Elections

In a 5-3 decision the U.S. Supreme Court disallowed a lower court decision to go into effect which would have allowed absentee ballots to be counted if they were received as late as November 9, as long as they were postmarked on or before election day. As a result, Wisconsin absentee ballots must be...

The Supreme Court has frozen a district court order that lifted Alabama’s ban on curbside voting. As a result, curbside voting must discontinue in Alabama.

Alabama law is silent on curbside voting. A number of Alabama counties were offering it due to COVID-19. Alabama’s Secretary of State, John Merrill, has taken the position that curbside voting violates state law and has banned it. A federal district court...

In a 4-4 decision the U.S. Supreme Court allowed a Pennsylvania Supreme Court decision that requires ballots received up to three days after the election to be counted to stand. Ballots clearly postmarked after 8 PM on election night will not be counted if they arrive after 5 PM on November 6.

Only if a ballot is clearly postmarked after 8 PM on election night will it not be counted if it arrives by 5 PM on November...

Justice Kagan denied an emergency petition asking the Supreme Court to freeze a district court decision allowing counties to send mail ballots to all registered voters. Forty-five of Montana’s 56 counties have opted to conduct the general election by mail ballot. Following this ruling these counties will be able to do so; in person voting also will be available in all Montana counties.

Montana law states that “a...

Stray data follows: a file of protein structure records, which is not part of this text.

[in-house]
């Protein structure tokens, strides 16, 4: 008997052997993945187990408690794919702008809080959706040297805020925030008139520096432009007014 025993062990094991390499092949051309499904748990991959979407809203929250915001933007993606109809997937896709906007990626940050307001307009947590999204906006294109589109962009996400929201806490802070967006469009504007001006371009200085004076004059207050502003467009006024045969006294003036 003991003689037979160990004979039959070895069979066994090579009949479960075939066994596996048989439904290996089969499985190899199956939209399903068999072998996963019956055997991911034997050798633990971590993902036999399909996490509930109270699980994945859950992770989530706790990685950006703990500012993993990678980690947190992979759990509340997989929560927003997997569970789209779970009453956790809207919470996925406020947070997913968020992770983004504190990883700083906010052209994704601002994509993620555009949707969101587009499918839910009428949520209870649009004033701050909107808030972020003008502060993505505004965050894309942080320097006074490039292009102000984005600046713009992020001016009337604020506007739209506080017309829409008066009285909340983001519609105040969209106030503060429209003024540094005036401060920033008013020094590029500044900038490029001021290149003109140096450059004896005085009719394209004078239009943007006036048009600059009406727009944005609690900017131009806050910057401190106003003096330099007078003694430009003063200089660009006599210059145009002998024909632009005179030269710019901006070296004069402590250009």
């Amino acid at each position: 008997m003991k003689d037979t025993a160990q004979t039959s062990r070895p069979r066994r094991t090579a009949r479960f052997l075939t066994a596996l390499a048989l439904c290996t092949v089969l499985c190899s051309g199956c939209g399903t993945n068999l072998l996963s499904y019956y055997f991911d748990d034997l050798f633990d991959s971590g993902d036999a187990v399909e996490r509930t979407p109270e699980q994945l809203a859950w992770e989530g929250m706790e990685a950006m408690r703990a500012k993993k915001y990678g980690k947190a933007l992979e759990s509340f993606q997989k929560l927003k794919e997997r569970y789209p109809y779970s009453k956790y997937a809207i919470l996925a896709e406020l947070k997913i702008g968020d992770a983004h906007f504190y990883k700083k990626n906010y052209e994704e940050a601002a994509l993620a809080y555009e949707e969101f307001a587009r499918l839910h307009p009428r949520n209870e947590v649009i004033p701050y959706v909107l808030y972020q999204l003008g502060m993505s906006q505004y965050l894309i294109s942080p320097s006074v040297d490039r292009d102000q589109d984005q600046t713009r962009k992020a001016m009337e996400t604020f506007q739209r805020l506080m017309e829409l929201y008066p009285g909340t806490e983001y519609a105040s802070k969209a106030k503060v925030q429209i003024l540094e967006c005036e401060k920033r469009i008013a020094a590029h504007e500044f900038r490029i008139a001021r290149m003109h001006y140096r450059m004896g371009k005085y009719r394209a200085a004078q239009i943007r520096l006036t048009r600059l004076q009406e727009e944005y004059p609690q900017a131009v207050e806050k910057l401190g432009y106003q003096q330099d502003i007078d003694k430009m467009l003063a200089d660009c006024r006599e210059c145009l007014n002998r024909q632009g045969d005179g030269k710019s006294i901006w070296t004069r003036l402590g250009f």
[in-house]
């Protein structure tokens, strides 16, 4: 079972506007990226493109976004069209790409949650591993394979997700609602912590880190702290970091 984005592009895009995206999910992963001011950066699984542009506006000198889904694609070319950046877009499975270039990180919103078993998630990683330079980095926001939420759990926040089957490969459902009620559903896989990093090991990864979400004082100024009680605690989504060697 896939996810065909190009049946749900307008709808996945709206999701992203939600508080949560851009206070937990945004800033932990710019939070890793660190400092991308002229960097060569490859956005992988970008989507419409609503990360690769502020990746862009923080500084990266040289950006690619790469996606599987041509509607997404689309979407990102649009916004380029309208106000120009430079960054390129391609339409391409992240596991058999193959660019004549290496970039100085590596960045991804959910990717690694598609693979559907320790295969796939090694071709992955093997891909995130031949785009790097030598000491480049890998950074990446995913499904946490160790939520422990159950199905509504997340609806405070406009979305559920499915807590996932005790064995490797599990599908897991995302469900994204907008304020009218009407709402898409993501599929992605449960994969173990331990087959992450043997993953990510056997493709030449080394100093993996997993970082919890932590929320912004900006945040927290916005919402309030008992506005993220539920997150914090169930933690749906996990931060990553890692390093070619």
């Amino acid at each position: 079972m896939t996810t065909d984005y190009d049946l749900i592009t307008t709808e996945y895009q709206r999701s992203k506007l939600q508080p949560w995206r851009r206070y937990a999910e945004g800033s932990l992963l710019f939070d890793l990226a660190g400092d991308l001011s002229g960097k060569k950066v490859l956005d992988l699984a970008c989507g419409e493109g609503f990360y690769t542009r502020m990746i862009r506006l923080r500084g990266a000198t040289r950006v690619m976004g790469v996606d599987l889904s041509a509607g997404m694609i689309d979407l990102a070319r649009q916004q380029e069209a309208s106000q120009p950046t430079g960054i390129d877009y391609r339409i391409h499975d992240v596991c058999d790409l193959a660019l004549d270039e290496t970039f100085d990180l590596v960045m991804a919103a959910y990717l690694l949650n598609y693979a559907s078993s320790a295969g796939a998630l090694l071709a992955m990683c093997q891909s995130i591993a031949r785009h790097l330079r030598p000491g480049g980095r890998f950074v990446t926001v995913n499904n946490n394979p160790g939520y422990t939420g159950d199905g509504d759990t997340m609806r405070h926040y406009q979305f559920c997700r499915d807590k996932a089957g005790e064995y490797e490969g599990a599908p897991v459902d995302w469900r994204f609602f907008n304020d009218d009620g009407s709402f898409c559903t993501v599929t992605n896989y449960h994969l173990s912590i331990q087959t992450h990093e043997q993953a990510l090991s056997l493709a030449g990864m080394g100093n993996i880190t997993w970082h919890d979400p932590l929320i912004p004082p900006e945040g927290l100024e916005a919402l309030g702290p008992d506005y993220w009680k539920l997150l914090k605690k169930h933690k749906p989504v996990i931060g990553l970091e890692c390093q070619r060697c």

In the Supreme Court’s first non-COVID-19 related emergency case regarding a state election requirement relevant to the 2020 presidential election, Justice Breyer refused to overturn a state court decision which allows Maine to use ranked-choice voting.

Maine statute describes ranked-choice voting as a “method of casting and tabulating votes in which voters rank candidates in order of preference, tabulation proceeds in...

In Andino v. Middleton the Supreme Court has continued its trend of striking down judge-made changes to state election laws in response to COVID-19. The Supreme Court froze in place a district court order which prohibited South Carolina from enforcing its ballot witness requirement. But the Court stated that any ballots received within...

In Brnovich v. Democratic National Committee the Supreme Court will decide whether Arizona’s refusal to count out-of-precinct votes violates Section 2 of the Voting Rights Act (VRA) and whether Arizona’s limits on third-party ballot collection violate Section 2 of the VRA and the Fifteenth Amendment.

Arizona wholly discards out-of-precinct votes instead of counting the votes for the races the voter was eligible to participate in (...

CSG Midwest
In a national scorecard analyzing how state policies will either enable or inhibit the ability of individuals to vote by mail, the Brookings Institution gives most states in the Midwest a passing grade, in large part because of their rules on witness signatures, the timeline for accepting ballots, and the delivery of vote-by-mail applications. The highest grades went to U.S. states (nearly all in the West) that are automatically sending ballots to registered voters. No state in the Midwest is taking this approach.
CSG Midwest

How should the state tax its citizens? Should the recreational use of marijuana be legal? Does the state need to do more to protect consumers from payday lenders? These are among the policy questions that will be decided this fall not by legislatures, but by the voters themselves.
In all, ballot measures of some kind are a part of this year’s elections in six Midwestern states.

CSG Midwest recently interviewed legislators and others about these measures, and what’s at stake. Here is an overview of some of the measures to be decided on in Illinois, Michigan, Nebraska, North Dakota and South Dakota.

The Supreme Court refused to overturn a consent decree in which Rhode Island state government officials agreed, due to COVID-19, to not enforce state law requiring the signature of two witnesses or a notary public for mail ballots.

The Court issued a statement noting that it stayed a court order in a case from Alabama similar to the consent decree in this case. However, according to the Court, in this case no state officials object to the consent...

Pages